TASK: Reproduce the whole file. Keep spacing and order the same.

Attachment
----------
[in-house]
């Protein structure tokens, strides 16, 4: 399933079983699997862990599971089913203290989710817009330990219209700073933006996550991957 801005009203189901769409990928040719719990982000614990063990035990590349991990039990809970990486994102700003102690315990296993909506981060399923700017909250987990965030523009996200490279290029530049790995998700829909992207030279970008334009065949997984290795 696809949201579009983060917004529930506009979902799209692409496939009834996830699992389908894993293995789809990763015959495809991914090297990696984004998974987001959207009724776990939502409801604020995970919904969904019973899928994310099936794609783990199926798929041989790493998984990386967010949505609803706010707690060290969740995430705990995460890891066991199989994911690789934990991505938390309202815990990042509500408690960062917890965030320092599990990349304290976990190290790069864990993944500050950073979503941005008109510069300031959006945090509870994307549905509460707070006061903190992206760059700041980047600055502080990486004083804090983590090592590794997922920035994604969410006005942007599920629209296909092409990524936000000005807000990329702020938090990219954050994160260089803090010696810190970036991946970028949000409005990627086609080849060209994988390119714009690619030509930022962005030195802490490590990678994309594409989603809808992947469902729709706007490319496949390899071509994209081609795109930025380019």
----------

[in-house]
């Protein structure tokens, strides 16, 4: 399933079983699997862990599971089913203290989710817009330990219209700073933006996550991957 801005009203189901769409990928040719719990982000614990063990035990590349991990039990809970990486994102700003102690315990296993909506981060399923700017909250987990965030523009996200490279290029530049790995998700829909992207030279970008334009065949997984290795 696809949201579009983060917004529930506009979902799209692409496939009834996830699992389908894993293995789809990763015959495809991914090297990696984004998974987001959207009724776990939502409801604020995970919904969904019973899928994310099936794609783990199926798929041989790493998984990386967010949505609803706010707690060290969740995430705990995460890891066991199989994911690789934990991505938390309202815990990042509500408690960062917890965030320092599990990349304290976990190290790069864990993944500050950073979503941005008109510069300031959006945090509870994307549905509460707070006061903190992206760059700041980047600055502080990486004083804090983590090592590794997922920035994604969410006005942007599920629209296909092409990524936000000005807000990329702020938090990219954050994160260089803090010696810190970036991946970028949000409005990627086609080849060209994988390119714009690619030509930022962005030195802490490590990678994309594409989603809808992947469902729709706007490319496949390899071509994209081609795109930025380019």